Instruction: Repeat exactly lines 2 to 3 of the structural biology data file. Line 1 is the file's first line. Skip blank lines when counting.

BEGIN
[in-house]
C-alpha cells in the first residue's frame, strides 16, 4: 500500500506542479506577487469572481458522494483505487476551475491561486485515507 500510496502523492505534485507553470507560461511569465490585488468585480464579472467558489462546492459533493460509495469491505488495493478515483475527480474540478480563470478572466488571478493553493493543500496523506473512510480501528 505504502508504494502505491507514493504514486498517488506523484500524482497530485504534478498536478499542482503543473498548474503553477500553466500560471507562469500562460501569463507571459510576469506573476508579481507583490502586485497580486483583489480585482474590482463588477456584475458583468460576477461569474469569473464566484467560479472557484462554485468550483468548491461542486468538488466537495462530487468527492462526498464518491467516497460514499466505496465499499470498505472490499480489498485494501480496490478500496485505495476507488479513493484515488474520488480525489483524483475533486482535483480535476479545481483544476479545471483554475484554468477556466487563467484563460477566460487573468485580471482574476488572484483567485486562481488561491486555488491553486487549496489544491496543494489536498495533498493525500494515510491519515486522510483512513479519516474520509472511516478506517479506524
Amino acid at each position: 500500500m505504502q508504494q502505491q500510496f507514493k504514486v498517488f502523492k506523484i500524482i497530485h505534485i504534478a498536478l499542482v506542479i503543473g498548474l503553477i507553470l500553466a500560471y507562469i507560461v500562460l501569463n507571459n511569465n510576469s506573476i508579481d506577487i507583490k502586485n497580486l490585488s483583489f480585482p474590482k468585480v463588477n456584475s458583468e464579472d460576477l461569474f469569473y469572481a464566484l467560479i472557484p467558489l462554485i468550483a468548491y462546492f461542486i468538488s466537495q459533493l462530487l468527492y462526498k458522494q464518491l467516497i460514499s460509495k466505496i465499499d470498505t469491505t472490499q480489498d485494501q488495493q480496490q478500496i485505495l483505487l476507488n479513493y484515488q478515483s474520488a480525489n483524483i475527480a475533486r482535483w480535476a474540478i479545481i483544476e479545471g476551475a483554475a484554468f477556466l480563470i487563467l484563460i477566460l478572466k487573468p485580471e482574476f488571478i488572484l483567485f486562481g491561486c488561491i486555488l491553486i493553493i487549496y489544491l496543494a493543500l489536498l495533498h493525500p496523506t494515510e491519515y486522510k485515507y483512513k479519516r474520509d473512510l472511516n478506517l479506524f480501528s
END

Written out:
C-alpha cells in the first residue's frame, strides 16, 4: 500500500506542479506577487469572481458522494483505487476551475491561486485515507 500510496502523492505534485507553470507560461511569465490585488468585480464579472467558489462546492459533493460509495469491505488495493478515483475527480474540478480563470478572466488571478493553493493543500496523506473512510480501528 505504502508504494502505491507514493504514486498517488506523484500524482497530485504534478498536478499542482503543473498548474503553477500553466500560471507562469500562460501569463507571459510576469506573476508579481507583490502586485497580486483583489480585482474590482463588477456584475458583468460576477461569474469569473464566484467560479472557484462554485468550483468548491461542486468538488466537495462530487468527492462526498464518491467516497460514499466505496465499499470498505472490499480489498485494501480496490478500496485505495476507488479513493484515488474520488480525489483524483475533486482535483480535476479545481483544476479545471483554475484554468477556466487563467484563460477566460487573468485580471482574476488572484483567485486562481488561491486555488491553486487549496489544491496543494489536498495533498493525500494515510491519515486522510483512513479519516474520509472511516478506517479506524
Amino acid at each position: 500500500m505504502q508504494q502505491q500510496f507514493k504514486v498517488f502523492k506523484i500524482i497530485h505534485i504534478a498536478l499542482v506542479i503543473g498548474l503553477i507553470l500553466a500560471y507562469i507560461v500562460l501569463n507571459n511569465n510576469s506573476i508579481d506577487i507583490k502586485n497580486l490585488s483583489f480585482p474590482k468585480v463588477n456584475s458583468e464579472d460576477l461569474f469569473y469572481a464566484l467560479i472557484p467558489l462554485i468550483a468548491y462546492f461542486i468538488s466537495q459533493l462530487l468527492y462526498k458522494q464518491l467516497i460514499s460509495k466505496i465499499d470498505t469491505t472490499q480489498d485494501q488495493q480496490q478500496i485505495l483505487l476507488n479513493y484515488q478515483s474520488a480525489n483524483i475527480a475533486r482535483w480535476a474540478i479545481i483544476e479545471g476551475a483554475a484554468f477556466l480563470i487563467l484563460i477566460l478572466k487573468p485580471e482574476f488571478i488572484l483567485f486562481g491561486c488561491i486555488l491553486i493553493i487549496y489544491l496543494a493543500l489536498l495533498h493525500p496523506t494515510e491519515y486522510k485515507y483512513k479519516r474520509d473512510l472511516n478506517l479506524f480501528s